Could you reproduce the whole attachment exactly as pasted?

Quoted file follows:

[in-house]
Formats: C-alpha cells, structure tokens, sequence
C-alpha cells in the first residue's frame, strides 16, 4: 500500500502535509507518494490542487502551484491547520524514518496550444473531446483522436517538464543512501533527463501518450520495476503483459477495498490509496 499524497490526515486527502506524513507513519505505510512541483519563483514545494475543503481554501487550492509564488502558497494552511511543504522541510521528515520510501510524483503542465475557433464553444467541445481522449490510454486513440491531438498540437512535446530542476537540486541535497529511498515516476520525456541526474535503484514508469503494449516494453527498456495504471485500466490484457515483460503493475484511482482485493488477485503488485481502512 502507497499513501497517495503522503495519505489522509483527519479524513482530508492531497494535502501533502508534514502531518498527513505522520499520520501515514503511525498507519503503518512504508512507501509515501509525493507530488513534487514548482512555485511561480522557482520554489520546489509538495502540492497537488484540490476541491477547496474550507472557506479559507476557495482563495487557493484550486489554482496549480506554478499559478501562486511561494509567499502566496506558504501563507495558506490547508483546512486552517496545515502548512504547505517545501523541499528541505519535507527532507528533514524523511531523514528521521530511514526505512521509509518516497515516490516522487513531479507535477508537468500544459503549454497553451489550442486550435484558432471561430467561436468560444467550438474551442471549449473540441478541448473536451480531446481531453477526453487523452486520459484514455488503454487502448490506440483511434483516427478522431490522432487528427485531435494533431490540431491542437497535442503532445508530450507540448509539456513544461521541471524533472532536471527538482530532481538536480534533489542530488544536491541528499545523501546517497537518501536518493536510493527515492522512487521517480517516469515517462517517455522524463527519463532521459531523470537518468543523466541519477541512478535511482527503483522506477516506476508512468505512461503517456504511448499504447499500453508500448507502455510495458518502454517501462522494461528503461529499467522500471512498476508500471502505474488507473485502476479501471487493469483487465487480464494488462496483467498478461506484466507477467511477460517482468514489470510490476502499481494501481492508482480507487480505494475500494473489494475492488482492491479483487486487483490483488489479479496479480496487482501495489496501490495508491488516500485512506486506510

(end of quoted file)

[in-house]
Formats: C-alpha cells, structure tokens, sequence
C-alpha cells in the first residue's frame, strides 16, 4: 500500500502535509507518494490542487502551484491547520524514518496550444473531446483522436517538464543512501533527463501518450520495476503483459477495498490509496 499524497490526515486527502506524513507513519505505510512541483519563483514545494475543503481554501487550492509564488502558497494552511511543504522541510521528515520510501510524483503542465475557433464553444467541445481522449490510454486513440491531438498540437512535446530542476537540486541535497529511498515516476520525456541526474535503484514508469503494449516494453527498456495504471485500466490484457515483460503493475484511482482485493488477485503488485481502512 502507497499513501497517495503522503495519505489522509483527519479524513482530508492531497494535502501533502508534514502531518498527513505522520499520520501515514503511525498507519503503518512504508512507501509515501509525493507530488513534487514548482512555485511561480522557482520554489520546489509538495502540492497537488484540490476541491477547496474550507472557506479559507476557495482563495487557493484550486489554482496549480506554478499559478501562486511561494509567499502566496506558504501563507495558506490547508483546512486552517496545515502548512504547505517545501523541499528541505519535507527532507528533514524523511531523514528521521530511514526505512521509509518516497515516490516522487513531479507535477508537468500544459503549454497553451489550442486550435484558432471561430467561436468560444467550438474551442471549449473540441478541448473536451480531446481531453477526453487523452486520459484514455488503454487502448490506440483511434483516427478522431490522432487528427485531435494533431490540431491542437497535442503532445508530450507540448509539456513544461521541471524533472532536471527538482530532481538536480534533489542530488544536491541528499545523501546517497537518501536518493536510493527515492522512487521517480517516469515517462517517455522524463527519463532521459531523470537518468543523466541519477541512478535511482527503483522506477516506476508512468505512461503517456504511448499504447499500453508500448507502455510495458518502454517501462522494461528503461529499467522500471512498476508500471502505474488507473485502476479501471487493469483487465487480464494488462496483467498478461506484466507477467511477460517482468514489470510490476502499481494501481492508482480507487480505494475500494473489494475492488482492491479483487486487483490483488489479479496479480496487482501495489496501490495508491488516500485512506486506510